Evans Incorporated

Considering Agile? Be prepared to Change

Evans Incorporated’s Richard Hudson, director of client delivery, weighs in and offers perspective on the importance of preparing your organization for the transformative, ongoing change essential to any agile program.


All Agile methodologies include integrated practices and processes that manage evolving requirements to efficiently develop a continuous stream of new software capabilities. However, what Agile does not address are changes related to how the organization impacted is supposed to accommodate the constant stream of change the new capabilities enable.

An initial challenge of agile is the high level of commitment any organization requesting the changes must dedicate. Many authors have written on this topic, as it is critical to have a high level of engagement from the user community, but it is minimal when considered against the full cohort of people actually impacted by the implemented changes. The development team comprises possibly tens of people, and they are paired with an equivalent number of customer representatives. A significant commitment of customer representatives is needed when the developers need the best and the most innovative from the business community. But the impact to the full business community may involve thousands of staff.

More than 70 percent of organizations that dedicate a change team to support transformational change place the unit within the project management organization; as shown in Figure 1:


 

Evans Incorporated Change Management

Figure 1 – Traditional Placement of Change Team


This placement has advantages from the perspective of ensuring change is aligned with the project, building an integrated team and simplifying communication. But in the agile world, progress of development is so accelerated that these issues pale in comparison to the broader issue of preparing the impacted organization for sustained change.

In Figure 1, the project/program manager responsible for the overall implementation filters the change team’s reports. That project manager is primarily motivated to deliver a solution that meets the requirements, on time and within budget. If the organization has problems motivating the workforce to use the solution, that is a problem for someone else.

In agile development, it is far more important for the change specialists to concentrate on building change capacity in the organizations most impacted by the implementation of the new business model. In this situation, the change team must be integrated with the people most impacted by the change. In such situations, the ability of the change team to have full and open access to the sponsors of the change is integral to program success (see Figure 2).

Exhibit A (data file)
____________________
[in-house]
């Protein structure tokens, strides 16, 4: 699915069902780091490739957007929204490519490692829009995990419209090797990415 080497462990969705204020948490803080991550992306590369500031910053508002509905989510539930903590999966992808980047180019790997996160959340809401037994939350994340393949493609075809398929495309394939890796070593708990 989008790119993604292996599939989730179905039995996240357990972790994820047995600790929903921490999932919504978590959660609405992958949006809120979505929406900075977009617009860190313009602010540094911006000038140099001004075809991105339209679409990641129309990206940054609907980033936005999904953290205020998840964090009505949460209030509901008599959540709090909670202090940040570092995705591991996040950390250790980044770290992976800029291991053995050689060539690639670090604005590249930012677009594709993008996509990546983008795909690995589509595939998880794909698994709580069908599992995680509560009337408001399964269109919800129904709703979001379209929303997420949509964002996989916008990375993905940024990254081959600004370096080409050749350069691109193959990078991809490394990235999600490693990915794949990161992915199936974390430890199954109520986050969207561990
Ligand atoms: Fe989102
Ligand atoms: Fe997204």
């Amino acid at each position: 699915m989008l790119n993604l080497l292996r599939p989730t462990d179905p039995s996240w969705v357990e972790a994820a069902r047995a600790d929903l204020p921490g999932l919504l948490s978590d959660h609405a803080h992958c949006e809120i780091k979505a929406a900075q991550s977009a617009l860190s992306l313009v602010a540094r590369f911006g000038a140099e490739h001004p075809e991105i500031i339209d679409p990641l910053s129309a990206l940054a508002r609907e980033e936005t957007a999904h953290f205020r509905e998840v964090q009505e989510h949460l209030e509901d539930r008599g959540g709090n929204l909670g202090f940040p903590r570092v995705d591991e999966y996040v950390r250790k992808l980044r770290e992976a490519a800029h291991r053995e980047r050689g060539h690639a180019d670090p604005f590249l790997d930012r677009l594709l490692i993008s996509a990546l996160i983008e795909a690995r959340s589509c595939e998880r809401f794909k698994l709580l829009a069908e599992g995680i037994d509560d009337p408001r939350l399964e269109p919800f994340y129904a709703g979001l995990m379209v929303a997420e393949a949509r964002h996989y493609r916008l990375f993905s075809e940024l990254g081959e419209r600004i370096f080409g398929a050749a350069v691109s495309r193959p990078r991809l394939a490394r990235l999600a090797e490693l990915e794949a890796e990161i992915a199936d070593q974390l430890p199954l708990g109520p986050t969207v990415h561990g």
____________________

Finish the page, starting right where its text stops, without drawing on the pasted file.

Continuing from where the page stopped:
Evans Incorporated Change Management

Figure 2 – Placement of Change Team for Agile Development


The advantage of this model is that the change team has direct access to sponsors and can provide objectivity unfiltered by the bias of the project team. It is also the case that the change team has an enterprise view of change. It is well known that many change initiatives fail because an organization launches too much change. Individuals that can probably accommodate a single change, can’t deal with multiple changes happening at the same time. In agile development, the chance of multiple, simultaneous change is likely. Even if there is no simultaneous change, by definition, the organization is subject to continuous change which results in the same symptoms as too much change – change fatigue.

By viewing things from the perspective of those most impacted, the change team can better define tactics to address individual concerns and get support from the sponsors. They are also in a much better position to facilitate volunteerism or even holocracy. But that is a subject for another blog.

Evans Incorporated Change Management

How does your organization prepare for agile change? Feel free to leave your insights and ideas in the comment section!

 

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